Rare Book Monthly

Articles - July - 2014 Issue

Book Repair for Booksellers

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Book Repair For Booksellers.

Veteran Massachusetts bookseller Joyce Godsey has written a short and useful guide to basic book repairs. Her advice is:If the book is worth more than $250, send it to a professional or sell it AS IS.”

 

But, she observes, most dealers encounter many books of lesser value, not worthy of professional conservation and restoration. In that situation skillfully correcting minor imperfections can often make them salable and significantly raise their value.

 

To that end she offers “Book Repair for Booksellers - A handy guide for booksellers and book collectors offering practical advice on how to improve the quality and look of your books and ephemera.” This is useful, well organized information presented in a clear and simple format.

 

The title published under her own SicPress.com imprint first appeared in 2009. Since then it has steadily gained an underground following. Even if you’ve been in the trade for a long time and already know how to do most of these standard fixes, at $1.99 for an 86 page pdf you can’t go wrong. The volume is also available as a trade paperback for $16.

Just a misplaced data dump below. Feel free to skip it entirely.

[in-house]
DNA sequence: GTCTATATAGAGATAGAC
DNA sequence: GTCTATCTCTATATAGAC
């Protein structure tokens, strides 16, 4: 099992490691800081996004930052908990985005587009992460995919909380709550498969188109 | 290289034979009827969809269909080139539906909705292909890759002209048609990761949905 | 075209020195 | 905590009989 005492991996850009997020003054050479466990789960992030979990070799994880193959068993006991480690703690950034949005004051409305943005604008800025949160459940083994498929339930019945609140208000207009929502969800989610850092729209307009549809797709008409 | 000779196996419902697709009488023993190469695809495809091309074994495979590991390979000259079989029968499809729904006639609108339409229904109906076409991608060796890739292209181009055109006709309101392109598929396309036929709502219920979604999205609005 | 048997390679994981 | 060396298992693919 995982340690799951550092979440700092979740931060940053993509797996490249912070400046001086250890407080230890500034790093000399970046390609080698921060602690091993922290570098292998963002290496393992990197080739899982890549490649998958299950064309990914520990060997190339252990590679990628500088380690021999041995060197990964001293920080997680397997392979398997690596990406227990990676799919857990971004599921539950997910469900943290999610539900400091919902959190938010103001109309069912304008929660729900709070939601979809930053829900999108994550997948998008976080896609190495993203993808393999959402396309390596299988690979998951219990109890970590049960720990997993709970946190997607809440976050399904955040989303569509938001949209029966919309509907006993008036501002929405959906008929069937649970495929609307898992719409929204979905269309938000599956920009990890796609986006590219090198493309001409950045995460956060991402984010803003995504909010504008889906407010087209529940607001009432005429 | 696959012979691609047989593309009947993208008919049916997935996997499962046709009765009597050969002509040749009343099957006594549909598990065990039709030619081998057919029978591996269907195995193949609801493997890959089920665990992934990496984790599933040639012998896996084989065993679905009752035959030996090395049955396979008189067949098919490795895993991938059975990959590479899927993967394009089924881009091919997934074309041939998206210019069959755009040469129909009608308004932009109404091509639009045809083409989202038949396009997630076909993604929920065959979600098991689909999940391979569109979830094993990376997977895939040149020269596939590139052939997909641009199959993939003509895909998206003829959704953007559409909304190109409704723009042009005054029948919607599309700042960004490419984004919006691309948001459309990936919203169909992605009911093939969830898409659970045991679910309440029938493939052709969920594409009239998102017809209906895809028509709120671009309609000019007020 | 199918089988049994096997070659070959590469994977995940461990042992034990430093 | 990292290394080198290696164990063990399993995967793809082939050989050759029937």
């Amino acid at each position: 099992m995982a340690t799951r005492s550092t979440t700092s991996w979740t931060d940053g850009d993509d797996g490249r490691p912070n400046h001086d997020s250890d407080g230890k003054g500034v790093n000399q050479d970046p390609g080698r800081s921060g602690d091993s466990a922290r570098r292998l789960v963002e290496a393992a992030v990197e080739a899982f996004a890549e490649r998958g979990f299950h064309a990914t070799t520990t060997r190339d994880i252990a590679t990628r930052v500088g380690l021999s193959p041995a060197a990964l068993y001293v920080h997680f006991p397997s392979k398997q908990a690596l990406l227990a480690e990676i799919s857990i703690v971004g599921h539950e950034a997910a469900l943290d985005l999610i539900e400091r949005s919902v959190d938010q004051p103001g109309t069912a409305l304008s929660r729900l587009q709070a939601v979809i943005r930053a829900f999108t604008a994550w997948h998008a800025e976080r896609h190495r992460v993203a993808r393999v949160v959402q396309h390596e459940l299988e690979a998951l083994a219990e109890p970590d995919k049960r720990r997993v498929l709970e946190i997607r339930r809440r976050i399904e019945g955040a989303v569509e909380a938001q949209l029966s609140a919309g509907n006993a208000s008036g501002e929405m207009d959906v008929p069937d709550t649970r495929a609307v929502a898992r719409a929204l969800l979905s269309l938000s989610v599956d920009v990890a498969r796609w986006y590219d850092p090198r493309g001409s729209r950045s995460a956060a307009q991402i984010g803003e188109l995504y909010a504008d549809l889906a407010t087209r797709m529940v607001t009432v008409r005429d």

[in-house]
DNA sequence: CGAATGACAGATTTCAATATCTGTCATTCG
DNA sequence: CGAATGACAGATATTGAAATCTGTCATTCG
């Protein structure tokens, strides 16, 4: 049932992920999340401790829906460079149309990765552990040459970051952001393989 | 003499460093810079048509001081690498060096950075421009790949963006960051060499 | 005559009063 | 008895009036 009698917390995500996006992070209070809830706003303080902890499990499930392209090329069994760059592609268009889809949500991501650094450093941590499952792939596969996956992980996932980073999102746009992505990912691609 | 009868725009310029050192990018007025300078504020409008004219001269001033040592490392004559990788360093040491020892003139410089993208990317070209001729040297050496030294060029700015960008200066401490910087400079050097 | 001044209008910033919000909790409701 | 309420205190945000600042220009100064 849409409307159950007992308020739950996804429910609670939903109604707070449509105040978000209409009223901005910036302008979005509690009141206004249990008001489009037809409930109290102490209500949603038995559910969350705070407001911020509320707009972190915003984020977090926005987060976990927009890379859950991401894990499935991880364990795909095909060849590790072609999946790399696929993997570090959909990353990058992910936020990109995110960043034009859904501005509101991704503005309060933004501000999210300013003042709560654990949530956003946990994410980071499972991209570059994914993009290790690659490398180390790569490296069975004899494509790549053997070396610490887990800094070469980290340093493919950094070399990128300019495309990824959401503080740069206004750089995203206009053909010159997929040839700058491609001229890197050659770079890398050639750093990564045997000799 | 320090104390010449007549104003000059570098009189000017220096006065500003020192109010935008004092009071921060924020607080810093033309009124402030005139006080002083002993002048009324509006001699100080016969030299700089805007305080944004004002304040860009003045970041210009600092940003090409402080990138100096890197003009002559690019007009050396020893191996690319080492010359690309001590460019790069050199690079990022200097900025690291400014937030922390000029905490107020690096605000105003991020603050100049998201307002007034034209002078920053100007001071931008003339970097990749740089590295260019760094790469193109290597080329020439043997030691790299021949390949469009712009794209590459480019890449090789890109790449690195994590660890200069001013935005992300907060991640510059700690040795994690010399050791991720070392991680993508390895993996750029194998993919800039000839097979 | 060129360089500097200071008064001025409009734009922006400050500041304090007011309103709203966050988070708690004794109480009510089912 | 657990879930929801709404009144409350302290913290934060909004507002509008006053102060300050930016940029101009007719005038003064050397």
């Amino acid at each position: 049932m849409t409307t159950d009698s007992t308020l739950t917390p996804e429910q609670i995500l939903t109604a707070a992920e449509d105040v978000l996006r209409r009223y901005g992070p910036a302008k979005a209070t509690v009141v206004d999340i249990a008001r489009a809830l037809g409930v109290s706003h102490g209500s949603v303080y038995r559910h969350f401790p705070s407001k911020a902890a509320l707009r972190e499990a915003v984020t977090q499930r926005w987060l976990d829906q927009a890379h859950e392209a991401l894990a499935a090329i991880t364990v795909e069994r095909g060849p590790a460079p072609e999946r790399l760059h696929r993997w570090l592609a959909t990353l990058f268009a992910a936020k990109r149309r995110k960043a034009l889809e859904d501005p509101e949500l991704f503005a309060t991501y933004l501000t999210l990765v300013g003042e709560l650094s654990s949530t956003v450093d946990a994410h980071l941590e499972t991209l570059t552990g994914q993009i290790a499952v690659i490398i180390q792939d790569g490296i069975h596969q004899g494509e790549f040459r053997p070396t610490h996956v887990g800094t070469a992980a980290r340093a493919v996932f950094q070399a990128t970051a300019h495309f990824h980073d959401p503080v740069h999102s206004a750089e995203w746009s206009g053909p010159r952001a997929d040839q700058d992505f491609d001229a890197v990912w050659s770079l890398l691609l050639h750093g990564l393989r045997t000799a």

“In my life as a bookseller,” Godsey writes in her preface, “I have seen books repaired with book tape, duct tape, electrical tape, and masking tape. I have seen rubber cement, white glue, airplane glue, superglue, and hot glue. I have seen them priced with stickers, ink, crayon, marker, and lipstick.

 

“And I have been asked to remove every bit of it. Some of these mutilations were done by people I know and respect in the field. I have even done a few myself (I did library-type repairs on books in high school and have been paying penance ever since).

 

“I know a bookbinder who sells bottles of furniture polish and neatsfoot oil and calls it ‘book crème.’ I know another who buys saddle polish and re-labels it as a ‘leather book treatment.’ And I know a bookstore that uses electrical tape to re-back reading copies.”

 

As she is quick to point out, “There are better and less dangerous methods of repair.”

 

It’s amazing just how much of that basic information she provides including tools and supplies, dealing with dirt, wrinkles, bubbles, stickers, library marks, book plates, tears, missing and damaged endpapers, loose and broken hinges, bumped corners, attaching pages, cocked spines, warping, mold, de-acidification, the list goes on and on.

What’s good about her advice is she gives multiple ways to approach each situation and she knows when to stop. As in STOP.

 

• If you don’t know the book’s true value, STOP.

 

• If you think you may harm it, STOP.